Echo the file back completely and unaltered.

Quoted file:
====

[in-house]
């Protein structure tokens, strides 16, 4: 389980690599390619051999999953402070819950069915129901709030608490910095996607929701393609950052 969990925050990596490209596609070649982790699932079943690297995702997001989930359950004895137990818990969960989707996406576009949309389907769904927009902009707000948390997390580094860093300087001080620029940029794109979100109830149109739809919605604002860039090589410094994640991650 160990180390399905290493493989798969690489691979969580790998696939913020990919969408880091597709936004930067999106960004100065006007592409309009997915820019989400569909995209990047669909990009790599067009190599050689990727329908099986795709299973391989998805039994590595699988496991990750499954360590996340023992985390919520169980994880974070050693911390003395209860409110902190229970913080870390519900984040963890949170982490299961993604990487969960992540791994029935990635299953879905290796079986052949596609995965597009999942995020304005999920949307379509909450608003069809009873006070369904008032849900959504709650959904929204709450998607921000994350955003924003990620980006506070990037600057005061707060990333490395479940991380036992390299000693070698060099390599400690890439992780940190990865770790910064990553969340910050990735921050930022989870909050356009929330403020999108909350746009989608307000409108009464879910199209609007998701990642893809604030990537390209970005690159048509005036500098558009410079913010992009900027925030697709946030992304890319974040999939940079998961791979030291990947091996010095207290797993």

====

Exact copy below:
[in-house]
């Protein structure tokens, strides 16, 4: 389980690599390619051999999953402070819950069915129901709030608490910095996607929701393609950052 969990925050990596490209596609070649982790699932079943690297995702997001989930359950004895137990818990969960989707996406576009949309389907769904927009902009707000948390997390580094860093300087001080620029940029794109979100109830149109739809919605604002860039090589410094994640991650 160990180390399905290493493989798969690489691979969580790998696939913020990919969408880091597709936004930067999106960004100065006007592409309009997915820019989400569909995209990047669909990009790599067009190599050689990727329908099986795709299973391989998805039994590595699988496991990750499954360590996340023992985390919520169980994880974070050693911390003395209860409110902190229970913080870390519900984040963890949170982490299961993604990487969960992540791994029935990635299953879905290796079986052949596609995965597009999942995020304005999920949307379509909450608003069809009873006070369904008032849900959504709650959904929204709450998607921000994350955003924003990620980006506070990037600057005061707060990333490395479940991380036992390299000693070698060099390599400690890439992780940190990865770790910064990553969340910050990735921050930022989870909050356009929330403020999108909350746009989608307000409108009464879910199209609007998701990642893809604030990537390209970005690159048509005036500098558009410079913010992009900027925030697709946030992304890319974040999939940079998961791979030291990947091996010095207290797993």